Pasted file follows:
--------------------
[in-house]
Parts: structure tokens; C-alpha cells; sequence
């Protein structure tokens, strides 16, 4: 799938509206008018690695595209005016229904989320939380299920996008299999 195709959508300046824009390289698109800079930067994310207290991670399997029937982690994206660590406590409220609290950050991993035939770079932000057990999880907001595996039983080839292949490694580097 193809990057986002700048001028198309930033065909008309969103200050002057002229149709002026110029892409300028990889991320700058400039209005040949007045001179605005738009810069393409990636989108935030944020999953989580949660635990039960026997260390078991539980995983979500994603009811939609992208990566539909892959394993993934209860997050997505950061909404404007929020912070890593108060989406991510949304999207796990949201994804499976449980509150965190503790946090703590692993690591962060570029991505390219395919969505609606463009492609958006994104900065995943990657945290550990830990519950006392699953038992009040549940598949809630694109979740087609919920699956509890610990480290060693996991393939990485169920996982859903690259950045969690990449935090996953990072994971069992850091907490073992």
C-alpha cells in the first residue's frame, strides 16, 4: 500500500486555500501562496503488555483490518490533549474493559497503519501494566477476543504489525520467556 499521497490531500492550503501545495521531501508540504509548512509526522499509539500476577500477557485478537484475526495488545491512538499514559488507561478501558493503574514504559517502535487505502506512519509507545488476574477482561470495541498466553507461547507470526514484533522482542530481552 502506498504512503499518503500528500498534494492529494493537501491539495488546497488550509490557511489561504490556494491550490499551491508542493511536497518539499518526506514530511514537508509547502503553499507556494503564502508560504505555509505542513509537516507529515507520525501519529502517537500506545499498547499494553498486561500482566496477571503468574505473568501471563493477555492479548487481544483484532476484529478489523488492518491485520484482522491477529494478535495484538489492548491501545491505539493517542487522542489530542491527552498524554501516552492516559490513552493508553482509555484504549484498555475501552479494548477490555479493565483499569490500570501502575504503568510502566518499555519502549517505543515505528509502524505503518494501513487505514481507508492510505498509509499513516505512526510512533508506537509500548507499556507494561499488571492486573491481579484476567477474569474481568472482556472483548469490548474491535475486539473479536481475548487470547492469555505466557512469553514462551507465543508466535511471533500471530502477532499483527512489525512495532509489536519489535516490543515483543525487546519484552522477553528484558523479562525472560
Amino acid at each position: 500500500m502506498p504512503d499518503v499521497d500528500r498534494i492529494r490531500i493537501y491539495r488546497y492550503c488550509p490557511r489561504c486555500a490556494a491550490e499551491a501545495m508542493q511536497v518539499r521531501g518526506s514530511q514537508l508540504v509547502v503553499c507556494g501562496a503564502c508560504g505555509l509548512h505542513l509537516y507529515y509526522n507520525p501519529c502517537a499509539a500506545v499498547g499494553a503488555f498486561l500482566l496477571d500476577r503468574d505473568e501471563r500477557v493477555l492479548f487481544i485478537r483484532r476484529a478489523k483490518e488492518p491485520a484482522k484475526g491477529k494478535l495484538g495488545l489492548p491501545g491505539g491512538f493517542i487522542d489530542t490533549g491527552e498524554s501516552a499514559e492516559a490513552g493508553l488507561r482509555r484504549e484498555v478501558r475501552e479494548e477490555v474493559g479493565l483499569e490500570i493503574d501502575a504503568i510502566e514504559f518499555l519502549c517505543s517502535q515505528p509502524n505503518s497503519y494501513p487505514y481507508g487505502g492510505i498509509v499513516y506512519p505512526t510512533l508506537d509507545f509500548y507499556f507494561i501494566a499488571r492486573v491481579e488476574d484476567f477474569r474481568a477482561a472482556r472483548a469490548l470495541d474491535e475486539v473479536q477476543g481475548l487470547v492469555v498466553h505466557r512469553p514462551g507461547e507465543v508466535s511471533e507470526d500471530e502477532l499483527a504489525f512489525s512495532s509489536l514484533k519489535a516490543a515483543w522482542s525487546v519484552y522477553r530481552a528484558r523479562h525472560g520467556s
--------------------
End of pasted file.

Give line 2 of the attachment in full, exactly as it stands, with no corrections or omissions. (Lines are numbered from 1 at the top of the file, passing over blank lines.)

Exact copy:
Parts: structure tokens; C-alpha cells; sequence